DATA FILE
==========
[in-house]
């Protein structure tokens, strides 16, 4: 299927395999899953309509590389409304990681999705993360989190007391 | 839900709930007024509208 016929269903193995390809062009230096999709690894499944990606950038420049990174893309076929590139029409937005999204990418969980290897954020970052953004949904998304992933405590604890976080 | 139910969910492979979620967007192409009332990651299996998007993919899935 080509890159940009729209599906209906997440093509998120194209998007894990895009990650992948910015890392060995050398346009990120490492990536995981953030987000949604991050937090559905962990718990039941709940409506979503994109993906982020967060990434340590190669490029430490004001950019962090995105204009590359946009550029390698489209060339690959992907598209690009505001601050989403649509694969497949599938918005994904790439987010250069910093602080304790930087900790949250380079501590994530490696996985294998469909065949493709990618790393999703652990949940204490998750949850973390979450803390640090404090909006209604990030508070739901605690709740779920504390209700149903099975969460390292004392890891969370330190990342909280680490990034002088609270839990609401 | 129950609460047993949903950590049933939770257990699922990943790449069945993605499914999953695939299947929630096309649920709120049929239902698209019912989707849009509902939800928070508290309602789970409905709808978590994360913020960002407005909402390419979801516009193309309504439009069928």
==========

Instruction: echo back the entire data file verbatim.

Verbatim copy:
[in-house]
């Protein structure tokens, strides 16, 4: 299927395999899953309509590389409304990681999705993360989190007391 | 839900709930007024509208 016929269903193995390809062009230096999709690894499944990606950038420049990174893309076929590139029409937005999204990418969980290897954020970052953004949904998304992933405590604890976080 | 139910969910492979979620967007192409009332990651299996998007993919899935 080509890159940009729209599906209906997440093509998120194209998007894990895009990650992948910015890392060995050398346009990120490492990536995981953030987000949604991050937090559905962990718990039941709940409506979503994109993906982020967060990434340590190669490029430490004001950019962090995105204009590359946009550029390698489209060339690959992907598209690009505001601050989403649509694969497949599938918005994904790439987010250069910093602080304790930087900790949250380079501590994530490696996985294998469909065949493709990618790393999703652990949940204490998750949850973390979450803390640090404090909006209604990030508070739901605690709740779920504390209700149903099975969460390292004392890891969370330190990342909280680490990034002088609270839990609401 | 129950609460047993949903950590049933939770257990699922990943790449069945993605499914999953695939299947929630096309649920709120049929239902698209019912989707849009509902939800928070508290309602789970409905709808978590994360913020960002407005909402390419979801516009193309309504439009069928």